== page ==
Sheriff Hutton Castle is over 850 years old and was built during the reign of King Stephen. Later Richard III acquired the castle through marriage. He made the castle one of the two sites for his Council of the North. The Council was his method of running the North after he became King of England. It has since fallen into ruin. It’s recently been sold for just over £1Million. It is our local castle.

Seven years ago we nearly bought a house which backed onto this castle. The castle was only 30 paces from the garden. An epic garden view. It was at a time when we we’re going to try for a second child. So we needed a house with an extra bedroom. This house ticked so many boxes. To me being so close to a castle seemed so exciting. However in the end we didn’t buy the house and sadly my partners health soon ruled out another member of our family. Every time I pass the castle my mind wanders off to what might have been.

There where a few reasons why we didn’t move here. One of the main reasons was our son. At that time a carefree, gregarious toddler had quickly transitioned into the world of Aspergers. Suddenly his world was populated with doctors, psychologists and other health professionals. It must have been so scary and disorientating for him. The one place he felt safe was our little bungalow on the hill. The bungalow was all things to him.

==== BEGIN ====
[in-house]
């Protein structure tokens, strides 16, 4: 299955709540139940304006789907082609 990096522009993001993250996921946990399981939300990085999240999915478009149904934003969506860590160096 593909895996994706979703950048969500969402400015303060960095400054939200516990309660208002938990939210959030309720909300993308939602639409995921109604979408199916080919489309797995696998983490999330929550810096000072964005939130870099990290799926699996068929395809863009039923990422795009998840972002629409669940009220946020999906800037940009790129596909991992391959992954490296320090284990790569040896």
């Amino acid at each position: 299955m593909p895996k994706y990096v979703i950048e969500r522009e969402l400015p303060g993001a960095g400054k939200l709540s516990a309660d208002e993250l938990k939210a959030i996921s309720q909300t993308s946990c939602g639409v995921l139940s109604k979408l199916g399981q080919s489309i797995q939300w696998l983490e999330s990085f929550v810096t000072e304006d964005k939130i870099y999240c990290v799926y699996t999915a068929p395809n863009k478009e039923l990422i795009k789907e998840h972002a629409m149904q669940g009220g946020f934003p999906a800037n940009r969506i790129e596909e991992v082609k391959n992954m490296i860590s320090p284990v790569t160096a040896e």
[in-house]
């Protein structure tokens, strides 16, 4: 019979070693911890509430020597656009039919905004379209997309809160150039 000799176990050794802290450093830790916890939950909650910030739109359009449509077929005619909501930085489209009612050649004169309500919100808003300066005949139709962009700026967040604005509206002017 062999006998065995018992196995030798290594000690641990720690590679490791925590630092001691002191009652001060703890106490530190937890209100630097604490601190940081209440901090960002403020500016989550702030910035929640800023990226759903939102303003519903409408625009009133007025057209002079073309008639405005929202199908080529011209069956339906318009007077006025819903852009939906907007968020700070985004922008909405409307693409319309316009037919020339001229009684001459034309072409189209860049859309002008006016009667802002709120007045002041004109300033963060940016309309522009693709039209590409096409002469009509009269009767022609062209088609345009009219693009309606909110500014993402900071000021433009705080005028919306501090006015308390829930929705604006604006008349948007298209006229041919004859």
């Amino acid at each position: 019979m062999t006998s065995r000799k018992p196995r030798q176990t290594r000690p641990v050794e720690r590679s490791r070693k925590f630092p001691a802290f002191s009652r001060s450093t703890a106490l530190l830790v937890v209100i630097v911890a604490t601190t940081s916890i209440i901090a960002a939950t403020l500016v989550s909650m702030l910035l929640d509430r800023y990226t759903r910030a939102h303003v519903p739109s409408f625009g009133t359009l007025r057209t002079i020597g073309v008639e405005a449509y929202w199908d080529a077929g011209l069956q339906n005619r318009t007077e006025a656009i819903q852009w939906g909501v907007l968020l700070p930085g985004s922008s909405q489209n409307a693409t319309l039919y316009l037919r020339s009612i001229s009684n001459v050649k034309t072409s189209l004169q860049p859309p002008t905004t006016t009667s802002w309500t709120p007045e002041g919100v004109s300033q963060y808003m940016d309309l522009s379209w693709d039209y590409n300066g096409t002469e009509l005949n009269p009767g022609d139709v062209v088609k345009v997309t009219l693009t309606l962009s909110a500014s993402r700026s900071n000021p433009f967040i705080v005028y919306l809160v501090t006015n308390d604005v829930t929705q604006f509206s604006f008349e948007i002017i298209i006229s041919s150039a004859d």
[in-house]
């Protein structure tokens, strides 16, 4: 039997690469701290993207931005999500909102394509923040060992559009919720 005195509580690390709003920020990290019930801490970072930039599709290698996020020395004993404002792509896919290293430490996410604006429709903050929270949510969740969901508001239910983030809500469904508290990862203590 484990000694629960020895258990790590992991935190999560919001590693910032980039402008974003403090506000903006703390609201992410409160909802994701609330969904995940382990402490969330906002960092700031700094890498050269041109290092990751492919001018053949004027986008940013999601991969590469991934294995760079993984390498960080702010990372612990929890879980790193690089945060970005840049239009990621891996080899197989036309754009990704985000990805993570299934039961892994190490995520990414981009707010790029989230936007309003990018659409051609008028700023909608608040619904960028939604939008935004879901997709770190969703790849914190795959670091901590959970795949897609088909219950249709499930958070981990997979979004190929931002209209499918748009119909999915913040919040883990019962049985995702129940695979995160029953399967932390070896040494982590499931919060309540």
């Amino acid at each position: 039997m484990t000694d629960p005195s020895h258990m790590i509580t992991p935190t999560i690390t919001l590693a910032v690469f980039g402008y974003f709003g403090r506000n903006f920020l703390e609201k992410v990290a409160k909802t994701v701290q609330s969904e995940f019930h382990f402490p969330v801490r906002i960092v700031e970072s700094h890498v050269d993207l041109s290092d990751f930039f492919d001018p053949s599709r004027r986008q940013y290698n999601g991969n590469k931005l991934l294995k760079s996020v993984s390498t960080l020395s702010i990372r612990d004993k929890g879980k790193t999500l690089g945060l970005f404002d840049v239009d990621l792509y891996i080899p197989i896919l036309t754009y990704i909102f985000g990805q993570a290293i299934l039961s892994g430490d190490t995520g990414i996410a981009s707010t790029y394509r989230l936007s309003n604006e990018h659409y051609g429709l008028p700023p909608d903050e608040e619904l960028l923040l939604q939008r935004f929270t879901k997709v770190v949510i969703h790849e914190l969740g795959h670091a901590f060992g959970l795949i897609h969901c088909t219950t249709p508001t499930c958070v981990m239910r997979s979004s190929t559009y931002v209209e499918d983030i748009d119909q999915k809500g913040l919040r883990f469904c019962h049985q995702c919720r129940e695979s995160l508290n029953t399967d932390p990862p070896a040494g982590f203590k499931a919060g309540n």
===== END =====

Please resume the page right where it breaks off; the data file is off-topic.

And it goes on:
His Panic Room

His Safety Zone

His Dream World

An Exclusion Zone for the many who looked at him differently because of one word

His Play Zone

His World

It was the only place he felt comfortable and relaxed. From our experience Aspergers seemed to loosen and destroy all of our sons life foundations. Life became precarious and the slightest disturbance could bring everything crashing down. His little bungalow was one of the few things which was still secure and stable. The last thing he needed was for that to be torn down as well. So we decided to stay.